Darren Ho  He launched the Our City of Colours project in 2011 in response to the opposition to the Burnaby School Board's antihomophobia policy. Our City of Colours raises the visibility and awareness of LGBT people in various linguistic and cultural communities to counteract invisibility.

Articles like Douglas Todd's Vancouver Sun blog on May 29 entitled "Ethnic Chinese protest LGBT programs again" don't necessarily help the matter.

Although Todd tries to recognize the plurality of the Chinese Canadian community by using "many" and various qualifiers ("it should be obvious to readers that not all all ethnic Chinese in Metro agree on LGBT [lesbian, gay, bisexual, transgender] issues"), he separates the speakers at a Vancouver School Board hearing along ethnic lines. He states that Chinese speakers were anti-LGBT while Caucasian speakers for the most part were pro-LGBT.

He also criticizes the Georgia Straight's Gail Johnson for ignoring "the story's ethnic and religious angle" in her article about the VSB's gender policy hearings. 

What's important to question is why does Todd introduce the racial aspect, and repeatedly place emphasis on ethnic Chinese people (and later introduces parallels with evangelical ethnic Koreans) in Canada for this article when the main issue is about LGBT issues? After all, LGBT issues are human rights issues that affect everyone, regardless of race or religion. 

What's more, articles like Todd's which only pinpoint groups, often don't provide any solutions or problem-solving ideas about the matter. How can we reach out to these people (regardless of their ethnicity)? How can we help them to understand the other side of the issue? How can we learn to communicate effectively with each other as a society?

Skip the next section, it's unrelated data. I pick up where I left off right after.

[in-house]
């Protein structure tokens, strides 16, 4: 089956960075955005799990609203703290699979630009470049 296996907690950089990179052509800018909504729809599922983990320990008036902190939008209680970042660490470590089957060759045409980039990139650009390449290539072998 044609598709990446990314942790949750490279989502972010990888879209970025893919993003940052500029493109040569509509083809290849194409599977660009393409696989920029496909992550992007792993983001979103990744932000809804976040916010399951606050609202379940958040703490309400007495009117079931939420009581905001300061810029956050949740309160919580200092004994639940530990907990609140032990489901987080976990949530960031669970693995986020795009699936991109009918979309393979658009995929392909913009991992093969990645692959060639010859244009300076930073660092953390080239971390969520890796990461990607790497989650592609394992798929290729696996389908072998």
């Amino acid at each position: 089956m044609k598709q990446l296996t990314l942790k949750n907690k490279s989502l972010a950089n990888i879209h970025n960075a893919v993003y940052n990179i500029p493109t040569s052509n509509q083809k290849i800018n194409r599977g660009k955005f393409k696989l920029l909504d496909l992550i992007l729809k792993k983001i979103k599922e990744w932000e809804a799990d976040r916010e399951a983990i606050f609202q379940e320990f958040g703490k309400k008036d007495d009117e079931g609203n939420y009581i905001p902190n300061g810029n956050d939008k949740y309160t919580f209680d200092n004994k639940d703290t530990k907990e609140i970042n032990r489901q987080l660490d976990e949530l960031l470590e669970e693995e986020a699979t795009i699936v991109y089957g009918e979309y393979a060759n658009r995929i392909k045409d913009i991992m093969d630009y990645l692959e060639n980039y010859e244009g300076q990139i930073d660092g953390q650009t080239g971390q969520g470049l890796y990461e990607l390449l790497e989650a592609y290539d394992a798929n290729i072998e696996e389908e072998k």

Is there a way that projects like Our City of Colours could become more effective in reaching members of various communities (including religious ones) for education and dialogue?

How can more LGBT activists and allies within those communities become more visible and vocal?

Is there a way that media can help to provide means for more constructive discussion? How can the efforts of the individuals like those highlghted above be covered more by local media?

Simply identifying that many opponents of homophobia and transphobia policies are Asian does not necessarily provide any insight into the complex matter, and in fact appears to suggest exclusion. (Yellow Peril, anyone?) Without any understanding or recommendations provided, this approach risks being little more than fear-mongering that is unconstructive to a city whose demographics aren't going to revert to how they were in the past (which, by the way, were maintained by racist legislation that restricted those of Asian descent from living in the city).

If we are to progress as a city, rather than point fingers or scapegoat specific groups, we need to figure out ways to work together in spite of any real or perceived differences.

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21 Comments

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Gail Johnson

Jun 4, 2014 at 4:01pm

Great commentary, Craig.
I was disappointed to see Douglas Todd be critical of my article for failing to address the religious and ethnic aspects of this debate, given that these fell well outside the scope of my story. And articles typically have word limits in place; a length of 2,500 words was three times as long as my usual health columns.
I see the debate not as one of race or religion but of human beings and human rights.
For the record, I did ask Chang about any possible, apparent, or perceived religious divide, and she said "half" of the people she'd spoken to (and was therefore representing) and who opposed the proposed policy changes were not religious.

Thanks you for this artical

Jun 5, 2014 at 12:00am

Being at the meetings their was a mix of people from different ethnic backgrounds on both sides and Todd ignored this.

Morgane Oger

Jun 5, 2014 at 12:31am

Thank you for the excellent article which echoes the frustrations of several persons I have spoken to on the issue while working with the BC Safer Schools Alliance to support VSB in its work against homophobia and transphobia. It is not helpful to fight oppression against one group by stepping on another. The instinct to tribalize along perceived racial lines is a strong one yet leads mostly to demonizstion of the innocent and to the alienation of potential partners. It is a deeply damaging way to add hurt to a contentious issue that must be called out whenever we see it. It is the responsibility of all of us to work to stop all forms of oppression, not just the ones that affect us individually.

Straight Reader

Jun 5, 2014 at 1:39am